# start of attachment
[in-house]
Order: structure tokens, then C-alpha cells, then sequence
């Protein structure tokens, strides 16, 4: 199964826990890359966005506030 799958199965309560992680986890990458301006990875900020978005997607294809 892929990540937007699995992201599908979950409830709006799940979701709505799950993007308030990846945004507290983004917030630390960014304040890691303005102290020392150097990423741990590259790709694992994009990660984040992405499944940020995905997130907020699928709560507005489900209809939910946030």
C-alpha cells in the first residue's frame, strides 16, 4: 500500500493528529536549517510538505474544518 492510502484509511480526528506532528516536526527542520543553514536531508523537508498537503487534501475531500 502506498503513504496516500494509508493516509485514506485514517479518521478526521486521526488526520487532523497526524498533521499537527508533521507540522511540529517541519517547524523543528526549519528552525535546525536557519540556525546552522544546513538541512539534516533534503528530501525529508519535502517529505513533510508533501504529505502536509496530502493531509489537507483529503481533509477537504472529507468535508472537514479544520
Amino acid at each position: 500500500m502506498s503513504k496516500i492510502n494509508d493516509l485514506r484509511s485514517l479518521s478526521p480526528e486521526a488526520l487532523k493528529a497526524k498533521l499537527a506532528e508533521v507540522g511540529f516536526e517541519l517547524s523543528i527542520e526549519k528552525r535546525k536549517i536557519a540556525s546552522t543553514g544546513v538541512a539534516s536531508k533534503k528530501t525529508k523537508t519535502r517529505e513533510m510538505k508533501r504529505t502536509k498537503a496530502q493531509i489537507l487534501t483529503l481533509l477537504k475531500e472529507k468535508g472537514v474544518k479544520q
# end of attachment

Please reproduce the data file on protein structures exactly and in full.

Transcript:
[in-house]
Order: structure tokens, then C-alpha cells, then sequence
């Protein structure tokens, strides 16, 4: 199964826990890359966005506030 799958199965309560992680986890990458301006990875900020978005997607294809 892929990540937007699995992201599908979950409830709006799940979701709505799950993007308030990846945004507290983004917030630390960014304040890691303005102290020392150097990423741990590259790709694992994009990660984040992405499944940020995905997130907020699928709560507005489900209809939910946030």
C-alpha cells in the first residue's frame, strides 16, 4: 500500500493528529536549517510538505474544518 492510502484509511480526528506532528516536526527542520543553514536531508523537508498537503487534501475531500 502506498503513504496516500494509508493516509485514506485514517479518521478526521486521526488526520487532523497526524498533521499537527508533521507540522511540529517541519517547524523543528526549519528552525535546525536557519540556525546552522544546513538541512539534516533534503528530501525529508519535502517529505513533510508533501504529505502536509496530502493531509489537507483529503481533509477537504472529507468535508472537514479544520
Amino acid at each position: 500500500m502506498s503513504k496516500i492510502n494509508d493516509l485514506r484509511s485514517l479518521s478526521p480526528e486521526a488526520l487532523k493528529a497526524k498533521l499537527a506532528e508533521v507540522g511540529f516536526e517541519l517547524s523543528i527542520e526549519k528552525r535546525k536549517i536557519a540556525s546552522t543553514g544546513v538541512a539534516s536531508k533534503k528530501t525529508k523537508t519535502r517529505e513533510m510538505k508533501r504529505t502536509k498537503a496530502q493531509i489537507l487534501t483529503l481533509l477537504k475531500e472529507k468535508g472537514v474544518k479544520q